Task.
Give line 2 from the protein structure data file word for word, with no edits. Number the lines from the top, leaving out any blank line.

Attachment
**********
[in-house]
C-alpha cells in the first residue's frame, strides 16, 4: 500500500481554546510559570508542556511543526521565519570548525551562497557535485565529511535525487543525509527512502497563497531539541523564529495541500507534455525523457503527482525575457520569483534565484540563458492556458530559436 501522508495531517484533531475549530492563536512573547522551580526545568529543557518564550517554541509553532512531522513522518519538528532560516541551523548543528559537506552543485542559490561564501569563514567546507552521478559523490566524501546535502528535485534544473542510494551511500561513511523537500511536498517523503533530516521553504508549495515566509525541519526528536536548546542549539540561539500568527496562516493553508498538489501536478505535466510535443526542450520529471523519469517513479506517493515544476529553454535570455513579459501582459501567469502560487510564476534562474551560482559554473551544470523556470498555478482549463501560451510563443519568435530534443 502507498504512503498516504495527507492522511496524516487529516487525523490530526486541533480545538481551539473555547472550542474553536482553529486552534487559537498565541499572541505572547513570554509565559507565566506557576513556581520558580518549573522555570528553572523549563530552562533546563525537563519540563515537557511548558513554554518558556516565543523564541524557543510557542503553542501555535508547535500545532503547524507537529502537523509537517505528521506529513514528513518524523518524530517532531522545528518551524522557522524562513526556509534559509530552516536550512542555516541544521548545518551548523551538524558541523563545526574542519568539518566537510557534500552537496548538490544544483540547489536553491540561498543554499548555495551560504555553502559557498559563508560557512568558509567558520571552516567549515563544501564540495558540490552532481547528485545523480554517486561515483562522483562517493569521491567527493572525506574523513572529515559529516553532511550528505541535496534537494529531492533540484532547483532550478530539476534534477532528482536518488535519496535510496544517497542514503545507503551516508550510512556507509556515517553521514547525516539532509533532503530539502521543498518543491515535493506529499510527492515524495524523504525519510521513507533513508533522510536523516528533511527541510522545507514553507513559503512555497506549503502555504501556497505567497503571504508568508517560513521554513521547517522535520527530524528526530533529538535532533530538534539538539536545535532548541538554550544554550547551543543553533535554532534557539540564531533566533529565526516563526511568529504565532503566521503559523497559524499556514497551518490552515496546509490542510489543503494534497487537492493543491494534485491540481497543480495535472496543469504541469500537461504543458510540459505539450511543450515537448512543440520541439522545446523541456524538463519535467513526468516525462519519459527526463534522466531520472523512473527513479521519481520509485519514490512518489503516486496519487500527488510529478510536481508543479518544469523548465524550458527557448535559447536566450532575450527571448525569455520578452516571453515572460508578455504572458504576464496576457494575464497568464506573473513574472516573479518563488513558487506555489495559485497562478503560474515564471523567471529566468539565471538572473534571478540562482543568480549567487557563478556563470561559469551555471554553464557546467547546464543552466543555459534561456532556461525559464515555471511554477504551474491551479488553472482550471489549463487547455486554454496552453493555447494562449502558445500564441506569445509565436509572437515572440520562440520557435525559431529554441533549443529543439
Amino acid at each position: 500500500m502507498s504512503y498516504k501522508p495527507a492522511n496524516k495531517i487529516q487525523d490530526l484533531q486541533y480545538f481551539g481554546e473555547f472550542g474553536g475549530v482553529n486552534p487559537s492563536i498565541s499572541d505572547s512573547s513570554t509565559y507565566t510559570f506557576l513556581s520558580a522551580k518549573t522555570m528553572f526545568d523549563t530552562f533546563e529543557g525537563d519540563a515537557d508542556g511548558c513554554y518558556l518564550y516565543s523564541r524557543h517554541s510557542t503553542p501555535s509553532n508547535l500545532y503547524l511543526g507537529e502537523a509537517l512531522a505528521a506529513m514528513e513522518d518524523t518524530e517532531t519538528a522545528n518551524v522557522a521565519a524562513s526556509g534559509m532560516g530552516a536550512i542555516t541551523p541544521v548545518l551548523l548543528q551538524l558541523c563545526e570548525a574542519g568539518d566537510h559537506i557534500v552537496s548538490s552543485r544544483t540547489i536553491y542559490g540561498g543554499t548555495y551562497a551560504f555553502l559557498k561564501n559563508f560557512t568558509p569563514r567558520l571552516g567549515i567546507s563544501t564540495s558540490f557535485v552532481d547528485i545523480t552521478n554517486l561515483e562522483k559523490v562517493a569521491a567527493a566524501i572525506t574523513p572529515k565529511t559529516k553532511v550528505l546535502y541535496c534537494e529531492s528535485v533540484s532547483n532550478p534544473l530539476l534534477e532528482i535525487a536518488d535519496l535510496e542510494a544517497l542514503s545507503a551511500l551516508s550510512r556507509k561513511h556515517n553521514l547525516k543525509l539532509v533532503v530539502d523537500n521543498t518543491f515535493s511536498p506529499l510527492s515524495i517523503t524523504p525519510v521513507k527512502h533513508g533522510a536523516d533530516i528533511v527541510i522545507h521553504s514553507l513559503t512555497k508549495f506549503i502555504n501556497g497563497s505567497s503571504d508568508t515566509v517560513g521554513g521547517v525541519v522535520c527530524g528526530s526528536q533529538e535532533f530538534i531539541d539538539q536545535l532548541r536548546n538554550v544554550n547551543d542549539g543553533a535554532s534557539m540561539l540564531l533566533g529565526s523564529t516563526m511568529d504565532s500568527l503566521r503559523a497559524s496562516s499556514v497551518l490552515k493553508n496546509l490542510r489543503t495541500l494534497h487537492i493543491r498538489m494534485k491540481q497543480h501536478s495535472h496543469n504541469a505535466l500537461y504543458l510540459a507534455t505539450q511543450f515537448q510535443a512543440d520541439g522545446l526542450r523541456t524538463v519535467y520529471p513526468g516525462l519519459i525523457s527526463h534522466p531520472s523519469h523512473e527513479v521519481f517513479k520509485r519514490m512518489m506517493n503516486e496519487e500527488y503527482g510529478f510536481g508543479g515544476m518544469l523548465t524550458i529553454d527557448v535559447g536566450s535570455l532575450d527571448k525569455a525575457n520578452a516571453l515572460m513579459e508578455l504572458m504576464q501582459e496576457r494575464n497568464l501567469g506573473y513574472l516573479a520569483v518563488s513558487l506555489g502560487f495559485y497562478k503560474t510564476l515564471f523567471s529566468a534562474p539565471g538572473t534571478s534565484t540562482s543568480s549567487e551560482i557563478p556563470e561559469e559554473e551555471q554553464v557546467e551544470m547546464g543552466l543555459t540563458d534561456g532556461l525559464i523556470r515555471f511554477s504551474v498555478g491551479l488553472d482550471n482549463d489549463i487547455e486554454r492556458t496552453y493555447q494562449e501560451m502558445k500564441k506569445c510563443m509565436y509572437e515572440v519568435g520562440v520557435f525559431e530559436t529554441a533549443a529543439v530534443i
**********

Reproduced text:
C-alpha cells in the first residue's frame, strides 16, 4: 500500500481554546510559570508542556511543526521565519570548525551562497557535485565529511535525487543525509527512502497563497531539541523564529495541500507534455525523457503527482525575457520569483534565484540563458492556458530559436 501522508495531517484533531475549530492563536512573547522551580526545568529543557518564550517554541509553532512531522513522518519538528532560516541551523548543528559537506552543485542559490561564501569563514567546507552521478559523490566524501546535502528535485534544473542510494551511500561513511523537500511536498517523503533530516521553504508549495515566509525541519526528536536548546542549539540561539500568527496562516493553508498538489501536478505535466510535443526542450520529471523519469517513479506517493515544476529553454535570455513579459501582459501567469502560487510564476534562474551560482559554473551544470523556470498555478482549463501560451510563443519568435530534443 502507498504512503498516504495527507492522511496524516487529516487525523490530526486541533480545538481551539473555547472550542474553536482553529486552534487559537498565541499572541505572547513570554509565559507565566506557576513556581520558580518549573522555570528553572523549563530552562533546563525537563519540563515537557511548558513554554518558556516565543523564541524557543510557542503553542501555535508547535500545532503547524507537529502537523509537517505528521506529513514528513518524523518524530517532531522545528518551524522557522524562513526556509534559509530552516536550512542555516541544521548545518551548523551538524558541523563545526574542519568539518566537510557534500552537496548538490544544483540547489536553491540561498543554499548555495551560504555553502559557498559563508560557512568558509567558520571552516567549515563544501564540495558540490552532481547528485545523480554517486561515483562522483562517493569521491567527493572525506574523513572529515559529516553532511550528505541535496534537494529531492533540484532547483532550478530539476534534477532528482536518488535519496535510496544517497542514503545507503551516508550510512556507509556515517553521514547525516539532509533532503530539502521543498518543491515535493506529499510527492515524495524523504525519510521513507533513508533522510536523516528533511527541510522545507514553507513559503512555497506549503502555504501556497505567497503571504508568508517560513521554513521547517522535520527530524528526530533529538535532533530538534539538539536545535532548541538554550544554550547551543543553533535554532534557539540564531533566533529565526516563526511568529504565532503566521503559523497559524499556514497551518490552515496546509490542510489543503494534497487537492493543491494534485491540481497543480495535472496543469504541469500537461504543458510540459505539450511543450515537448512543440520541439522545446523541456524538463519535467513526468516525462519519459527526463534522466531520472523512473527513479521519481520509485519514490512518489503516486496519487500527488510529478510536481508543479518544469523548465524550458527557448535559447536566450532575450527571448525569455520578452516571453515572460508578455504572458504576464496576457494575464497568464506573473513574472516573479518563488513558487506555489495559485497562478503560474515564471523567471529566468539565471538572473534571478540562482543568480549567487557563478556563470561559469551555471554553464557546467547546464543552466543555459534561456532556461525559464515555471511554477504551474491551479488553472482550471489549463487547455486554454496552453493555447494562449502558445500564441506569445509565436509572437515572440520562440520557435525559431529554441533549443529543439